Nor'easter on track to bring rain to SNE Thursday, heavy snow to north

Nor'easter on track to bring rain to SNE Thursday, heavy snow to north (MGN)

UPDATE (12/28): We're keeping a close eye on how this system plays out, and it's developing just as we anticipated.

The latest models have now aligned and agree on both the timing and the type of precipitation we'll see in New England. Let's first talk about the timing. By Thursday morning, the developing low pressure will situate itself towards southern NJ. It's then expected to track northeast with the first showers by noon. Depending on location, the rain and/or snow will be consistent and hard hitting through Thursday evening into Friday morning.

Now, let's talk about who sees what. For the coastline, from CT to ME, I'm expecting rain. RI and southeastern MA (including Cape Cod and the Islands) will be engulfed in steady, heavy rainfall for Thursday afternoon. Most locations will record about 1" of rain by 7am Friday morning. But what about the snow? Southern New England will not see much, if any at all. Northern RI may be the only spot to see roughly 1". Inland spots from central and western MA to northern New England will see the accumulated snow you generally associate with a "nor'easter". While models are still disagreeing on total amounts, I'm expecting 6-8" for Worcester and central MA. The Berkshires will accumulate slightly higher amounts. As for VT, NH, and ME, models are suggesting 10-15" with 18"+ at some of the higher elevations! Great for ski country.

Once the system pushes east, wind will be a major factor. Gusts will likely exceed 40mph along the coast leading to potential power outages. By Friday afternoon, skies begin to clear.

More updates to come!

Meteorologist Zack Green


Original Post (12/27):

The discussion has begun and will continue for the next two days: how does the upcoming storm play out?

This system will be the classic case of a nor'easter. An area of low pressure will slide off shore over a relatively warm body of water (relative meaning warmer than normal during late December). As that occurs, a colder air mass moves in from the northwest. The interaction between the two is what drives the winds to increase and the potential for a hard hitting event.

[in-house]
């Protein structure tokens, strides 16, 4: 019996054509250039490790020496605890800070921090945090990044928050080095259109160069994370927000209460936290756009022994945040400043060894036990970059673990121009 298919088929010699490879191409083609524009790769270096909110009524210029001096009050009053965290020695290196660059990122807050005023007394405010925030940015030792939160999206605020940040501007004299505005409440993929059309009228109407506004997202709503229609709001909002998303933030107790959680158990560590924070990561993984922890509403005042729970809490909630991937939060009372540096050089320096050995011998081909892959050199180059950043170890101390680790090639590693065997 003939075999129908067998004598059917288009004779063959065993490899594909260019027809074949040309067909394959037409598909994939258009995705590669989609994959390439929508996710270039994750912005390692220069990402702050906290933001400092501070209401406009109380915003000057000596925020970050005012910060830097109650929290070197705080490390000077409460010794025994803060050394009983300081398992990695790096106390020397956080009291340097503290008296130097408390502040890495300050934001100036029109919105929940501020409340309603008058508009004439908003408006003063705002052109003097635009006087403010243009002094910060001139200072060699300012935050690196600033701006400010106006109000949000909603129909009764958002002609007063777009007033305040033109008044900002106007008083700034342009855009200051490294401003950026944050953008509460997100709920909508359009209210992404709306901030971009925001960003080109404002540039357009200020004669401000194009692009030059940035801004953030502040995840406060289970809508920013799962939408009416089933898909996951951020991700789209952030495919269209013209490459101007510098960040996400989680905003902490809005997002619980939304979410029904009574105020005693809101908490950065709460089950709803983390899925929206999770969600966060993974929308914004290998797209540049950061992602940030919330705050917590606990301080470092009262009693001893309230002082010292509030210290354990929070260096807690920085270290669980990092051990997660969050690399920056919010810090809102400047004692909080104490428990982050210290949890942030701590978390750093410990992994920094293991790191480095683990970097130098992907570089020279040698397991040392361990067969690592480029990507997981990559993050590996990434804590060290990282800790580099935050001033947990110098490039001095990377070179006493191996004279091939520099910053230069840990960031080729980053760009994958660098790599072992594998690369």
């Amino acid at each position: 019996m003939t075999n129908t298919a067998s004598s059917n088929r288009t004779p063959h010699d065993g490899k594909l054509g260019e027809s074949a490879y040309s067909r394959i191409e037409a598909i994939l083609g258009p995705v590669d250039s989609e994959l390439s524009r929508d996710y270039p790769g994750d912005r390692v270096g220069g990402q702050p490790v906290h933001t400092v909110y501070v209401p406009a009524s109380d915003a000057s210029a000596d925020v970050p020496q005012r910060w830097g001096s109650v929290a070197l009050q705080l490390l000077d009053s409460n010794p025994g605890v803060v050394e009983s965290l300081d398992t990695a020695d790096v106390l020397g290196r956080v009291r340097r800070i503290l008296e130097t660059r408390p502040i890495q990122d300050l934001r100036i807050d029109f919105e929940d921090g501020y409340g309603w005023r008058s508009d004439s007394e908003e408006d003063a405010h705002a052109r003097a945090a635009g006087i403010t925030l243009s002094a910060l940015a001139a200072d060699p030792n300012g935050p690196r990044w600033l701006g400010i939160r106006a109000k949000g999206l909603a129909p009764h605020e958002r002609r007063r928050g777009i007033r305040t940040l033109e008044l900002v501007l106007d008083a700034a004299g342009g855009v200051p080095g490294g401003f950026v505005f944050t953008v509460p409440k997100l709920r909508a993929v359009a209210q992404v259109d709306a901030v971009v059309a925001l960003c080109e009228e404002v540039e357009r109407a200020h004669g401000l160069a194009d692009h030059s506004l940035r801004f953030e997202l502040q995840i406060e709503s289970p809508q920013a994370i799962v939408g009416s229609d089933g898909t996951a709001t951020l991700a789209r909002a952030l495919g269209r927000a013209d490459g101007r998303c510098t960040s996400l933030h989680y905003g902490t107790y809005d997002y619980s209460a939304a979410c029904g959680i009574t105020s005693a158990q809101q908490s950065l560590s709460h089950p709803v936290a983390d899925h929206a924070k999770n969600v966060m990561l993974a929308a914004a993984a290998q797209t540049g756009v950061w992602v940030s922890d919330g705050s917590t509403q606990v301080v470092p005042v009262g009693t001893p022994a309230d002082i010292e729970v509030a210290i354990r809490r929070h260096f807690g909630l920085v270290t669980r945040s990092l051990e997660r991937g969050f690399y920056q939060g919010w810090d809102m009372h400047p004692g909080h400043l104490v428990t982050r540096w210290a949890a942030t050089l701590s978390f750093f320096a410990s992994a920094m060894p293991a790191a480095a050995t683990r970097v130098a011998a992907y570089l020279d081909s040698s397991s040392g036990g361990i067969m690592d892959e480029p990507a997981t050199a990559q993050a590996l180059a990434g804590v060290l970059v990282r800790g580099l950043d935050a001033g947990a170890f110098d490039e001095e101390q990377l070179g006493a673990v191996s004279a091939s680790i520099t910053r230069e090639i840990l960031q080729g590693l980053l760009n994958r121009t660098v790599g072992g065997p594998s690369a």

All that being said, guidance models are not exactly seeing eye to eye. The European Model (ECMWF) is projecting high amounts of snow accumulation for MA, NH, VT, and ME. The American Model (GFS), is forecasting much less. Those two models are generally the most looked for extended forecasts. Another, the Short Range Ensemble Forecast or SREF, has a mean of 2.25" for Providence and has been trending higher and higher with each model run.

So enough of the technical stuff, what can we expect in southern New England?

Well, that is something that models have come to a consensus about. The brunt of the system will by further north (hooray skiers!). But for RI and southeastern MA, it's looking as though accumulation stays under 2 inches. Localized amounts, especially northwest RI, may record more, but it's not looking too promising.

The wind will also be a factor. Tuesday morning was gusty. But, Friday morning will give it a run for it's money. Coastal locations will likely see gusts near 45-50mph. Inland spots will be slightly calmer, but, I'm anticipating a High Wind Watch or Warning to be issued by Thursday night. Power outages will be a concern with the strong gusts, so be prepared with batteries and flash lights.

In any event, this event is certainly going to dominate the discussion for the next 48-72 hours. Be sure you "Turn To 10" for continuous updates. The discussion will become more and more refined with snow accumulation maps and a breakdown of the system. For daily weather information and quick tidbits about the upcoming storm, follow me on Facebook and Twitter.

Thanks for reading and as always...keep an eye to the sky!

Meteorologist Zack Green


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